New Cake Maker Seriously Thinking Of Starting A Buisness.

Business By Shelly11 Updated 17 Mar 2010 , 9:11pm by RobzC8kz

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Shelly11 Posted 16 Mar 2010 , 12:42am
post #1 of 10

Hi! I was wondering if anyone could give me advice on how to start a cake making buisness. I am a surgical nurse by day, and have no clue on where to start with making my hobby into a buisness. I started making cakes about a year ago for family and friends, and now I get so many people asking me to make cakes for them. I have a hard time excepting money for my time since I love to make cakes, so I only ask for the cost of ingredients (which is really not much).

It is getting where I have been making more elaborate cakes for people, which takes me hours and hours to do, and really want to make this hobby into my career because I honestly love to do it. I still have a lot to learn, but would really love some advice/encouragement/etc.


9 replies
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cakesbycathy Posted 16 Mar 2010 , 12:43am
post #2 of 10

Do you want to do this from your home? You need to find out if you can do so legally in your state. Some states require seperate buildings or commercial property.
That's your first step.

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Shelly11 Posted 16 Mar 2010 , 12:50am
post #3 of 10

I actually would rather not have the buisness out of my home. I have a kitten and a golden retriever and keeping them out of the kitchen while I am making cakes for my friends and family is a huge pain.

I was thinking of possibly doing it from my inlaws house. They have a seperate kitchen in their basement.

Thanks for your information. It looks like I will have a lot of research to do.

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Loucinda Posted 16 Mar 2010 , 3:22am
post #4 of 10

Contact the state dept. of agriculture in your state and your local heath dept. - both of those will have the info you need to see what is required.

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minicuppie Posted 16 Mar 2010 , 1:54pm
post #5 of 10

I always recommend that you check your zoning first. All the other is moot if you are going to get shut down by your neighbors for the extra traffic.

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jillmakescakes Posted 16 Mar 2010 , 2:07pm
post #6 of 10

Run the numbers first. Get a good feel for how many cakes you will need to do to cover overhead.

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cakegrandma Posted 16 Mar 2010 , 2:30pm
post #7 of 10

I agree with all the suggestions the others have posted and I have something to add. You have wonderful cakes and decorate beautifully but, you have a difficult time taking money for anything other than the cost of the ingredients. Not trying to discourage you, your customers have found an INENXPENSIVE place to get fabulous cakes. How many clients are you going to have when you get licensed and are trying to make a business pay for itself and you start charging what your cakes are worth. If you are able to be a home baker then I would try that with my new prices before opening a storefront. Either way, good luck on your new venture. thumbs_up.gifthumbs_up.gif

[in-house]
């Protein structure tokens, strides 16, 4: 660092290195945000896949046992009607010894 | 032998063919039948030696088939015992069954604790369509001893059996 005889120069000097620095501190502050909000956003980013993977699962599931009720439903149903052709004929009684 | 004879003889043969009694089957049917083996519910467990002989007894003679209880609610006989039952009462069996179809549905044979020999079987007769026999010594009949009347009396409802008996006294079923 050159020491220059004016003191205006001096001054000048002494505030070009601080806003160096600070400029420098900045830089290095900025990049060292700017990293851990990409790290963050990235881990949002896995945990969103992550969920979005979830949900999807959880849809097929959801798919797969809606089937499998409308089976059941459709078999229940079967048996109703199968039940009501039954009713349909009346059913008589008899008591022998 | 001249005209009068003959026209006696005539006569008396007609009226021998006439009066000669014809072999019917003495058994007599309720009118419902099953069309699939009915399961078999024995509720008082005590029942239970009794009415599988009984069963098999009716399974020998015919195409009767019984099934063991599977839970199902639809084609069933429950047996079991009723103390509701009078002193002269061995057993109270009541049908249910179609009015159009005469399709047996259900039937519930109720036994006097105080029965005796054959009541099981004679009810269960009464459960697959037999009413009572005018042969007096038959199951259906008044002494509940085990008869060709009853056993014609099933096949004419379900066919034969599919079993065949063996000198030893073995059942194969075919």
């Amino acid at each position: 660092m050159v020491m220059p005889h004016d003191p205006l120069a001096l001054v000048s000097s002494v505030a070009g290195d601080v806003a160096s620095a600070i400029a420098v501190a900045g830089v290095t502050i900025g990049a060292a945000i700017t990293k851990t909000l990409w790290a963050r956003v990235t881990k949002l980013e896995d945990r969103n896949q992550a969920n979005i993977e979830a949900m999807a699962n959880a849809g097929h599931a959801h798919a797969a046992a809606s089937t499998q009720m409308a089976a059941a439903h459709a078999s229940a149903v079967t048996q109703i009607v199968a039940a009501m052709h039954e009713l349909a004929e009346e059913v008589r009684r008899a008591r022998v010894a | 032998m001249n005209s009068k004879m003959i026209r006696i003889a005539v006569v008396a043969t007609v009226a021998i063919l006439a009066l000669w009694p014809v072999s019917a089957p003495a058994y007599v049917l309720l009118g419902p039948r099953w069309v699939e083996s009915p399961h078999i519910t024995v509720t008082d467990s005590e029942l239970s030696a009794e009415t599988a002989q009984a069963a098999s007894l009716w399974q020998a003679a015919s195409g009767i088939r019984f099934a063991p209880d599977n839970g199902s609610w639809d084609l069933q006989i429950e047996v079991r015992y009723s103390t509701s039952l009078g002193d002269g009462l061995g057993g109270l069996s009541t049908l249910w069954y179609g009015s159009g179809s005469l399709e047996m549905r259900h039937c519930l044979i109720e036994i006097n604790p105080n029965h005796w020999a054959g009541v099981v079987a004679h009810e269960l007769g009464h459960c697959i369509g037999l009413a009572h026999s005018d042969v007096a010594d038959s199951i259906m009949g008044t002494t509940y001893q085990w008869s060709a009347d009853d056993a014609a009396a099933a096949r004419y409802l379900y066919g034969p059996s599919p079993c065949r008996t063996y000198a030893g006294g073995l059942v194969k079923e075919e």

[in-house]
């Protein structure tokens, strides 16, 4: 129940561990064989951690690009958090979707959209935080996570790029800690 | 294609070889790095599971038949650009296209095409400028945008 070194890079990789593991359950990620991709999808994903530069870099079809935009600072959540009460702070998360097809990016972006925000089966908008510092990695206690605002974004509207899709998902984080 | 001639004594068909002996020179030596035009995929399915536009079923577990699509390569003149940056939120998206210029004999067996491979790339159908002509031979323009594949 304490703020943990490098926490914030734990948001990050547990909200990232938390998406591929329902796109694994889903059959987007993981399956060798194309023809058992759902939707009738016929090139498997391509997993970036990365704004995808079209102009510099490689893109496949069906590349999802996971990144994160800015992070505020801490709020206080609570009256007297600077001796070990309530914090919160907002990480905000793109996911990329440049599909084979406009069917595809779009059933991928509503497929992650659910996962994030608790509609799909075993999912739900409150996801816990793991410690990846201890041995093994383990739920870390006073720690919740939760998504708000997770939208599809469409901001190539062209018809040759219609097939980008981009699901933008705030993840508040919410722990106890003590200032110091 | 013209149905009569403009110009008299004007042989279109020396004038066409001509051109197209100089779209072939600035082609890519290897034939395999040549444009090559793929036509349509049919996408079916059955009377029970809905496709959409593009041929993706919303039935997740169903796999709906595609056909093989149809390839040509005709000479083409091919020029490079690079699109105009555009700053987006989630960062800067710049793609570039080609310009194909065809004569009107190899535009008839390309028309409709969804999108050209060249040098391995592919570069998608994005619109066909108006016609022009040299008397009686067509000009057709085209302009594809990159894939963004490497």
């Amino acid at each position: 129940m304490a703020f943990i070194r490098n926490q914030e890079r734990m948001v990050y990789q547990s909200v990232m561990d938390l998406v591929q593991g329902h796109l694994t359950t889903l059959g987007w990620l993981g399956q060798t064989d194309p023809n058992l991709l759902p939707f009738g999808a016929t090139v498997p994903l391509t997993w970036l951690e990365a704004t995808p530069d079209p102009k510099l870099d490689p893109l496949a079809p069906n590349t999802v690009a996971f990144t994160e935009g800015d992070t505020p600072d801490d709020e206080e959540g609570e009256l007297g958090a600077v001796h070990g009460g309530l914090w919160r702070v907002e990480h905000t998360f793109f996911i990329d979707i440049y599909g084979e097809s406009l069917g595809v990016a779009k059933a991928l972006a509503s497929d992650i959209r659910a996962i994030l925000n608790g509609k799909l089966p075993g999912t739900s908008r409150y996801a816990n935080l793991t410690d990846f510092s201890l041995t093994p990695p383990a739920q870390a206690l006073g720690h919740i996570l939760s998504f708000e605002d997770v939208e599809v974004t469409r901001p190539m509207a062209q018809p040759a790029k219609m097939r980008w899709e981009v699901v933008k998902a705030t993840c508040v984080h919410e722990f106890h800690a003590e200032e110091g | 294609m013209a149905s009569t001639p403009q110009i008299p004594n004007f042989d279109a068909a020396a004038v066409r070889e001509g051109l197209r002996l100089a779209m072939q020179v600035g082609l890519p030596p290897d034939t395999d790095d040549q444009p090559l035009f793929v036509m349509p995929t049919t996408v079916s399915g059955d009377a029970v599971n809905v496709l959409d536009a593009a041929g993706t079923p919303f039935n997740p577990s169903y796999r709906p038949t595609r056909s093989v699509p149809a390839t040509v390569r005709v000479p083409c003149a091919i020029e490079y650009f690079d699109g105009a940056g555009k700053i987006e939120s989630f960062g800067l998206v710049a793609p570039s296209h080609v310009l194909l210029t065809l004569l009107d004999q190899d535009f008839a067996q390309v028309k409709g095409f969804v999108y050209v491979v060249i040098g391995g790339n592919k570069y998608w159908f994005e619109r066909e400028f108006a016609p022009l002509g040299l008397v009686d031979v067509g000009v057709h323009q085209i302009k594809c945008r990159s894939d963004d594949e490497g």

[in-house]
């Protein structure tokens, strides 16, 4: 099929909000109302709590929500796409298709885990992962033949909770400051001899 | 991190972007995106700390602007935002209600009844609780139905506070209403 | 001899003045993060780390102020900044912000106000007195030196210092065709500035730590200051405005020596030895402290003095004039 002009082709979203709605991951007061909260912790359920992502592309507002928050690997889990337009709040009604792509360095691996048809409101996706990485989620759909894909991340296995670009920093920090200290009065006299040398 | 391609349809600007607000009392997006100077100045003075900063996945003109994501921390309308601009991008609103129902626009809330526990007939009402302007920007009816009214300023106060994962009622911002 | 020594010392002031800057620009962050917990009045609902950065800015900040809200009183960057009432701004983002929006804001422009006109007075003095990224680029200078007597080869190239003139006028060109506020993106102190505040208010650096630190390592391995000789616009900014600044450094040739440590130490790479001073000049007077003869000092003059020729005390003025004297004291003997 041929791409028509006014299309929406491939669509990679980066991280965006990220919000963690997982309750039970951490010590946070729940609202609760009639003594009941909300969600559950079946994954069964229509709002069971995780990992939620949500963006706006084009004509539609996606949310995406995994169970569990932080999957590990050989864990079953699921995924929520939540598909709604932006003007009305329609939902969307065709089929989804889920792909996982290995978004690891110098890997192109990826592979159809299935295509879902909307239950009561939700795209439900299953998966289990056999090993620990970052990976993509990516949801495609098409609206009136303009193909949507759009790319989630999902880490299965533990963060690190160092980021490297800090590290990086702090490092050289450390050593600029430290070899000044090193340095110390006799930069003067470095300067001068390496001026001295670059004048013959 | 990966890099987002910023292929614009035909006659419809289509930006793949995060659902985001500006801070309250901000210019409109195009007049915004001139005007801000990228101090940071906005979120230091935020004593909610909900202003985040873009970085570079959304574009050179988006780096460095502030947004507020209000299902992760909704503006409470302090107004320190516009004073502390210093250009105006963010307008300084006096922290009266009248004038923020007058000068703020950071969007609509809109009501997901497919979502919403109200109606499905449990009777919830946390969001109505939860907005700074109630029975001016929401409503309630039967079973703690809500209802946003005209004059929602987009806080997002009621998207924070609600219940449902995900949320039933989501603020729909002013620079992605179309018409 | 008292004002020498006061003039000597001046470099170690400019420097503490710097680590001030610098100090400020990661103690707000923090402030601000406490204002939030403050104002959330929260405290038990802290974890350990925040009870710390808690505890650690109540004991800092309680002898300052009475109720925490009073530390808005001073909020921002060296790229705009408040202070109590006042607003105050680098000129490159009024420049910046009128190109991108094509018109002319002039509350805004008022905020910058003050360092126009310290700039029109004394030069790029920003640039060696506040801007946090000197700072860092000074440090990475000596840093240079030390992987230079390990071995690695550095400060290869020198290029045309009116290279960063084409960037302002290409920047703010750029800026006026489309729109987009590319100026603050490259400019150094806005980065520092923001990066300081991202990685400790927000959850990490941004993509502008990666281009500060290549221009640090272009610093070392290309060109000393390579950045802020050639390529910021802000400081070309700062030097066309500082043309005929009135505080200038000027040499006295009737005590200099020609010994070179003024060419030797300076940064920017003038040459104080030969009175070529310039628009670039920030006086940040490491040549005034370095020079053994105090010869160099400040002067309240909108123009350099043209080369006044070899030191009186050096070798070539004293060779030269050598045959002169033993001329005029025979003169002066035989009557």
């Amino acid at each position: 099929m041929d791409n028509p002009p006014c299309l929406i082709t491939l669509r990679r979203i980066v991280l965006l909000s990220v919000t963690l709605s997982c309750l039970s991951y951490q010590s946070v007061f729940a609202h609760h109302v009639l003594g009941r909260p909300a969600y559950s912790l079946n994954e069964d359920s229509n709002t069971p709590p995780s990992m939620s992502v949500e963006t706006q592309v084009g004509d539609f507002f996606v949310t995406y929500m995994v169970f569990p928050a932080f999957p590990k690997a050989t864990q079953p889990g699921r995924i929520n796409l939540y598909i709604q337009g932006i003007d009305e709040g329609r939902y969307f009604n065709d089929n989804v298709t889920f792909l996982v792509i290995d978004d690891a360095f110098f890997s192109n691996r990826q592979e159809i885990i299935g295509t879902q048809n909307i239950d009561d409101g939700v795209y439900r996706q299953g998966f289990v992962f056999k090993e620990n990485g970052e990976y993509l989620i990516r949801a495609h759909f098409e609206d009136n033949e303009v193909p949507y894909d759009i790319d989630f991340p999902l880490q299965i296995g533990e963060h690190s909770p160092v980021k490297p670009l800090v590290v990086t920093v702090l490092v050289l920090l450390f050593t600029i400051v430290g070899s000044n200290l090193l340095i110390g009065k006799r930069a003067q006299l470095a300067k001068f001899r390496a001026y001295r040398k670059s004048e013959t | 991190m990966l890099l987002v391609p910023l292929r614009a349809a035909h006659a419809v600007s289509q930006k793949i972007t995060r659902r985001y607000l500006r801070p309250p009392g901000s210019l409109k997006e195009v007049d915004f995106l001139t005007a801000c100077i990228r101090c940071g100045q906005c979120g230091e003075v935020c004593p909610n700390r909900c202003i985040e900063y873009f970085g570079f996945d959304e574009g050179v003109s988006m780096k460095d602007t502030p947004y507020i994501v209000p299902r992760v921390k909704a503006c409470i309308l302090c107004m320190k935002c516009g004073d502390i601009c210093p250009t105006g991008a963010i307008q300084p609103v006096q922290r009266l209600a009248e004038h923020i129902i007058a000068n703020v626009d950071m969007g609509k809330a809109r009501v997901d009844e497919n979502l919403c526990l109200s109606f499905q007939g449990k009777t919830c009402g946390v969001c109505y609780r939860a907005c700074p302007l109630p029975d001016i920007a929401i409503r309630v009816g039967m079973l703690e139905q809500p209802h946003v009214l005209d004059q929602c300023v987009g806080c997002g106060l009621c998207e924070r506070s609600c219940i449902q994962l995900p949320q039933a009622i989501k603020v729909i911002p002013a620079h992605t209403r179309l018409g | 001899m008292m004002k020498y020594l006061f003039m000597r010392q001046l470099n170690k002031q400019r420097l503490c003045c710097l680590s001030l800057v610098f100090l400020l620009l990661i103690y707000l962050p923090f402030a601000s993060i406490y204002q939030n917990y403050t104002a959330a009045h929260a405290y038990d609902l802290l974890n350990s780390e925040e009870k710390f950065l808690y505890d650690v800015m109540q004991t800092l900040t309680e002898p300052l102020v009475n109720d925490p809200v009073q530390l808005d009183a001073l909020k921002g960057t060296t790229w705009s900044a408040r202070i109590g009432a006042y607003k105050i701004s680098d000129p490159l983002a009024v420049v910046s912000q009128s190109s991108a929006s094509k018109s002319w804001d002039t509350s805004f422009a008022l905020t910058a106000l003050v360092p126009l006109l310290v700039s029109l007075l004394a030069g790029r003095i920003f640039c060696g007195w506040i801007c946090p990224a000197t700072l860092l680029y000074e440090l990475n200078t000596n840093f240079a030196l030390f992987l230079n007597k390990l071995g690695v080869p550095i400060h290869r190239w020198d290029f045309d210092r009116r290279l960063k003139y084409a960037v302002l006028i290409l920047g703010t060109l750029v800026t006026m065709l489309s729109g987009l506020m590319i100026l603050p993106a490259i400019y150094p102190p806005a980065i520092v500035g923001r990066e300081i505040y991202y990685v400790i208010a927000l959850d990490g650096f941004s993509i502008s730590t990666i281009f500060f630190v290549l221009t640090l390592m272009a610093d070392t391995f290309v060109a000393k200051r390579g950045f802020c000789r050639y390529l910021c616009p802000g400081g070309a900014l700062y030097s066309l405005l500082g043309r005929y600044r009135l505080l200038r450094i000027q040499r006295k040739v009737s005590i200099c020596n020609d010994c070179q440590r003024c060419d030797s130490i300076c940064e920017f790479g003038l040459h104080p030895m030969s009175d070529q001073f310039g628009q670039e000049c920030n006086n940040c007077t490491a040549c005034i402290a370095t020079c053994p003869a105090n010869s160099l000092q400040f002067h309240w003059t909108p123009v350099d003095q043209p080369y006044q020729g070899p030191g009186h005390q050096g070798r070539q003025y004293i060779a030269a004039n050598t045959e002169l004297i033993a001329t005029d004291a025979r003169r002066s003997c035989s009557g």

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ccr03 Posted 16 Mar 2010 , 3:47pm
post #8 of 10

1. Make a fleasbility plan - different from a business plan, but can serve as a starting point for that.
2. RESEARCH, RESEARCH, RESEARCH - Marketing, cost, finances, industry, costs, competition, costs, local spending habit, costs, target market, costs, federal/state/city rules & regulations, costs, pricing etc...did I mention costs?
3. Be realistic! Running a business is 80% running the business and 20% talent

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tracycakes Posted 16 Mar 2010 , 4:25pm
post #9 of 10

I agree with ccr03. RESEARCH! RESEARCH! RESEARCH! Very little of my time is actually spent decorating - the rest of the time is running the business. Between paperwork, taxes, buying supplies, cleanup, marketing (VERY important), networking - the decorating part is almost the least most important part of it. I"ve been full-time dayjob and part-time cake business for 6 months and I'm worn out but I told my bosses today and I'm going part-time dayjob so I have more time to work and grow my business. Be prepared to have no life beyond work for a while. I haven't had a day off in over a year except 2 weekends - one was a family wedding and the other was a cake competition.

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RobzC8kz Posted 17 Mar 2010 , 9:11pm
post #10 of 10

One way that I decided to see if I was ready to handle the stress of making cakes for a living was to take on way too many orders in one week for extremely complex cakes, charged a ton of money for each one, spent all the money on bills, then waited to see if I would have beautiful finished product that met MY standards as well as the client's, OR, if I would have to refund all the money (that I didn't have anymore) because they all sucked!

Lucky for me, I was able to get them all done, on time, beautifully, AND had time left over to deliver them!!

That's when I knew I was ready for anything LESS than that on a consistent basis! kinda like what having your own bakery feels like at times.

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